November 19, 2014 at 9:50 am

    Hello Colin
    You are sounding like errrr… Ian Paisley now, one step before beginning to vomit. You know he lost to Martin McGuinness.
    We need your comments as a published scientist. Are you working on Rogers versus Fanti?

  4. November 19, 2014 at 10:44 am

    Every crime requires a motive and the opportunity. Colin is using a detective’s approach to his theory. In this case the opportunity is the technological ability — which means he must demonstrate that the medieval crafter of the TS had that opportunity. Thus far I’d say the evidence is not conclusive to proving this. But neither is there conclusive evidence that the crafter did not have the opportunity.

    As establishing opportunity is difficult with this case, the detective naturally considers if there is a strong motive. Here the challenge is that, on the surface, it is very difficult to establish and prove there was a motive to create the TS — in the form and detail that we see. However, sometimes a detective must take what clues he has to try and build a narrative that fits those clues, in an effort to piece together a motive.

    I don’t find Colin’s narrative irrational. But neither would I expect a jury to convict based on what evidence we’ve been presented thus far. The investigation is ongoing, however.

  5. November 19, 2014 at 11:00 am

    “Here the challenge is that, on the surface, it is very difficult to establish and prove there was a motive to create the TS — in the form and detail that we see. However, sometimes a detective must take what clues he has to try and build a narrative that fits those clues, in an effort to piece together a motive.”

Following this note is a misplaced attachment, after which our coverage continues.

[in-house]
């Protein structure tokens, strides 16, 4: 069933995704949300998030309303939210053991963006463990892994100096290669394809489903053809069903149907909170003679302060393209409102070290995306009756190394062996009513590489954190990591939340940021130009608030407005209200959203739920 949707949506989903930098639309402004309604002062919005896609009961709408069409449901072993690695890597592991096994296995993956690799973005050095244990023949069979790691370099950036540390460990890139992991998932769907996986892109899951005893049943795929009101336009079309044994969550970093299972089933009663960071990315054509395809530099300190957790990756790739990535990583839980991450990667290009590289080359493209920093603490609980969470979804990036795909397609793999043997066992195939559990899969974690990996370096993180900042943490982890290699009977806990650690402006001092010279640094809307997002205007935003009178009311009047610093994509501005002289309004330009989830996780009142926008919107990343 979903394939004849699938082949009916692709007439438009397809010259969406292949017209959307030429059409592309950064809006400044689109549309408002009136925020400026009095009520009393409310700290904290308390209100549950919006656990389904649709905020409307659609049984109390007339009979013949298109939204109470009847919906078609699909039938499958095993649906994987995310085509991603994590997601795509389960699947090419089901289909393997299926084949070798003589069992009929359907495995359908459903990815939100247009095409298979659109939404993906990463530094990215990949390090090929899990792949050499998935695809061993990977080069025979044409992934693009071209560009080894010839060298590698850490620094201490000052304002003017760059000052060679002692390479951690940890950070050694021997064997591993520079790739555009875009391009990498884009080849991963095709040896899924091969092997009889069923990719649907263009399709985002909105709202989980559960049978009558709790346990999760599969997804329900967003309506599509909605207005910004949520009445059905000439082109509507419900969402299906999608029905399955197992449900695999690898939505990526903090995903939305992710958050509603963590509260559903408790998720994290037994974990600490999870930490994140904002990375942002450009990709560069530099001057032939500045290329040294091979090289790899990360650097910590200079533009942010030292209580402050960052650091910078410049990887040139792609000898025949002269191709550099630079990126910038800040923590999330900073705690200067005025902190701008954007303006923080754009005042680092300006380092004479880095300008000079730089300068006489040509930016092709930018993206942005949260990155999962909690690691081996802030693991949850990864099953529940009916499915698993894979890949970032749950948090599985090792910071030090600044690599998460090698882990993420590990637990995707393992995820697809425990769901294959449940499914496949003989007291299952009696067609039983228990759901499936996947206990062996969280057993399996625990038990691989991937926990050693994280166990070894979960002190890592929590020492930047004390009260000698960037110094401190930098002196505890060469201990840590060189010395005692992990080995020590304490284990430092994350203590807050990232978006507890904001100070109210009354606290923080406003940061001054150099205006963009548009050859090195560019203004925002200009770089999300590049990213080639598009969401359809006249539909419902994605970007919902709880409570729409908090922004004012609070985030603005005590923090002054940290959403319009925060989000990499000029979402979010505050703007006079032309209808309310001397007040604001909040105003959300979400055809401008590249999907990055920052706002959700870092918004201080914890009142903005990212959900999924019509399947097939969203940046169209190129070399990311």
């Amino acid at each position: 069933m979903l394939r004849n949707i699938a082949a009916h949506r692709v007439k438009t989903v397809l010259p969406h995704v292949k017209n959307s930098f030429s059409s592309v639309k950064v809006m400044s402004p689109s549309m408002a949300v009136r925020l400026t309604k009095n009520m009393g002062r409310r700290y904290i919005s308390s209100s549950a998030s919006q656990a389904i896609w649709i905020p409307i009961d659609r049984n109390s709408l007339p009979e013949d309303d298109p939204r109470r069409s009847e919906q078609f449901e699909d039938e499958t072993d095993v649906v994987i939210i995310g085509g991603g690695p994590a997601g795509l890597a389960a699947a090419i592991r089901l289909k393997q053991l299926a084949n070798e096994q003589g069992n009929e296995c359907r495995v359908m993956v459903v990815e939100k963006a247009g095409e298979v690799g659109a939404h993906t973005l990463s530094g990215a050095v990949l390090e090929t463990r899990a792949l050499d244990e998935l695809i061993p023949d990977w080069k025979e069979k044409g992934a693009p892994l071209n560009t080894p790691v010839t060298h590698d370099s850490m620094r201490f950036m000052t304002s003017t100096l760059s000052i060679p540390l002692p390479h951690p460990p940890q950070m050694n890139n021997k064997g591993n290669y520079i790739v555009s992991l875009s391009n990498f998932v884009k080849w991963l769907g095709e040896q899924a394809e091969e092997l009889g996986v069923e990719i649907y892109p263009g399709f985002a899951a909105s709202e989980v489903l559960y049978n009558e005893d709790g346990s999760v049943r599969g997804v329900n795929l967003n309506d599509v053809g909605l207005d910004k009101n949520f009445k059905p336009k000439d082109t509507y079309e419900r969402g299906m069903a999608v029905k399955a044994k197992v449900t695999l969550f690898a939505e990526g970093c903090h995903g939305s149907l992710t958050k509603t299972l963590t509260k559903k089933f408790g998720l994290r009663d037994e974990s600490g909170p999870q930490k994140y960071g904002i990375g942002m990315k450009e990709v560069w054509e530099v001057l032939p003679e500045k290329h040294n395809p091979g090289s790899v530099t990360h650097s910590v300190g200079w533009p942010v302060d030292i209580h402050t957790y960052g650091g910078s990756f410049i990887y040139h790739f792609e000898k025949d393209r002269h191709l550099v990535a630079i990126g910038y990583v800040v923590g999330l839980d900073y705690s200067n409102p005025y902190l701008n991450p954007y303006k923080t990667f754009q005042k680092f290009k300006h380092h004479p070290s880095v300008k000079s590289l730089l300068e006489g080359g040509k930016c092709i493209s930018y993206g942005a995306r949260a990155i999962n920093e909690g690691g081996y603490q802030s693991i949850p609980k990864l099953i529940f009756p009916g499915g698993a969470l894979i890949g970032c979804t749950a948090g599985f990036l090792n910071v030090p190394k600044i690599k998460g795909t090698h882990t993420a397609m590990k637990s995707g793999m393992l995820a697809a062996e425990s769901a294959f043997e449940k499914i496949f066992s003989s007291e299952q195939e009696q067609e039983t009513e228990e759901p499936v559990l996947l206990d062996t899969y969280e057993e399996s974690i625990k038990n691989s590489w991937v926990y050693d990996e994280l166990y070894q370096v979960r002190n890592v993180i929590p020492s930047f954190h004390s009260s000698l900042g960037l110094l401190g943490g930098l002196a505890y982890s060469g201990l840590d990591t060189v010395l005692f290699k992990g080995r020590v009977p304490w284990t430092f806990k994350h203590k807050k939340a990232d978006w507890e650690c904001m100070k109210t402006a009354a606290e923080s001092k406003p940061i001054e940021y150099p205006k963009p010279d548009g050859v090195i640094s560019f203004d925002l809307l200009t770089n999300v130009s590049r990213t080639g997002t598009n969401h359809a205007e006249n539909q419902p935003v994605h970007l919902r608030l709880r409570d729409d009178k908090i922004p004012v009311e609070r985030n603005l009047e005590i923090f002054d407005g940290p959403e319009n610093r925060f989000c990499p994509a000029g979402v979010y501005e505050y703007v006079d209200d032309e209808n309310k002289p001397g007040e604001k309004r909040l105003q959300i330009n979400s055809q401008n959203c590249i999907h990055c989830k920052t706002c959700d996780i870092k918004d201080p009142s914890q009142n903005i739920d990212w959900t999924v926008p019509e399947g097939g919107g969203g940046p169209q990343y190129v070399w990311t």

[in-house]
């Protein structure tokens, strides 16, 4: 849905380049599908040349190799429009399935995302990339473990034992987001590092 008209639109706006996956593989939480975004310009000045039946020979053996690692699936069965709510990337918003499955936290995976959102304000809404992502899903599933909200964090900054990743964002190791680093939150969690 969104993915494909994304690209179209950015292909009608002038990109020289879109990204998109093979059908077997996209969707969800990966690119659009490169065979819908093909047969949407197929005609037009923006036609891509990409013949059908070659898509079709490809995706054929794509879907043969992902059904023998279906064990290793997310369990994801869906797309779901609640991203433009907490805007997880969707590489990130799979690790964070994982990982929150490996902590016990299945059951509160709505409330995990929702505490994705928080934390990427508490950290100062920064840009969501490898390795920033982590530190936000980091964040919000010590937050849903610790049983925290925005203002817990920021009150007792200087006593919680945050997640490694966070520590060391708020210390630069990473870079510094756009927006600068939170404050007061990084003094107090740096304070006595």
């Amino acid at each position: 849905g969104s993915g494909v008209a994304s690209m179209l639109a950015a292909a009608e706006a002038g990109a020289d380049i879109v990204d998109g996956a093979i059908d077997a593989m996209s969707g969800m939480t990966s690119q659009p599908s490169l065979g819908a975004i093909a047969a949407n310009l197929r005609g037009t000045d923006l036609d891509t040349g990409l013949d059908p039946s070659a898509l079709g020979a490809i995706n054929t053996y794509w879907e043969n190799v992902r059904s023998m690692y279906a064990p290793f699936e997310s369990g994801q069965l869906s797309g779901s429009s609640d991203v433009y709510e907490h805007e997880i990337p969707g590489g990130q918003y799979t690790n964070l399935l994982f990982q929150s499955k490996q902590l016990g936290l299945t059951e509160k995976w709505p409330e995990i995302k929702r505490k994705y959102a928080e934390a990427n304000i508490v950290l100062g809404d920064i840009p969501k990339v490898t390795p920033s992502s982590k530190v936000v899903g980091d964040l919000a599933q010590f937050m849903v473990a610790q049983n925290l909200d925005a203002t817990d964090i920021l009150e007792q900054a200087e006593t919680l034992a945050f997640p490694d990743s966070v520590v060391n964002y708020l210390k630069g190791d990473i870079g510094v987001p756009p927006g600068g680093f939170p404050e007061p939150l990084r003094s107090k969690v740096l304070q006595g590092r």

Nice fair-minded comment DavidG, as ever.

    Might this short extract provide a clue as to motive? It’s from:

    http://shroud2000.com/FastFacts.html

    The Historical Trail

    Fast forward to France in the Middle Ages for now because that is where the fully documented and continuous history of the Shroud begins. But there is more to the story on the Shroud’s probable history. We’ll get to that later.

    1353: The Shroud’s fully documented history began in Western Europe when it was revealed by Geoffrey DeCharney (sic) in Lirey, France.

    1452: DeCharney’s granddaughter sold the cloth to the Duke of Savoy in exchange for two castles. It remained in the Savoy family until 1982 when it was officially willed to the Catholic church although it had custodial care of the Shroud for centuries.

    Or am I building castles in the air? (Well, two for starters, which isn’t bad as family heirlooms go. Beats silverware any day – tarnishes).

    • November 19, 2014 at 11:21 am

      Just don’t build a moat for those castles, as it might rain on someone’s parade. ;)

      What we must be mindful of is that we humans tend to presume narratives when none exist. We’re hardwired for narrative and that’s a good thing — but it does often take us down some paths that weren’t truly paths at all. Other times what we didn’t think was a path turns out to be the way home. Unfortunately the only way to discover which is which is to step into the unknown. Pack a torch and some lunch and see where you end up.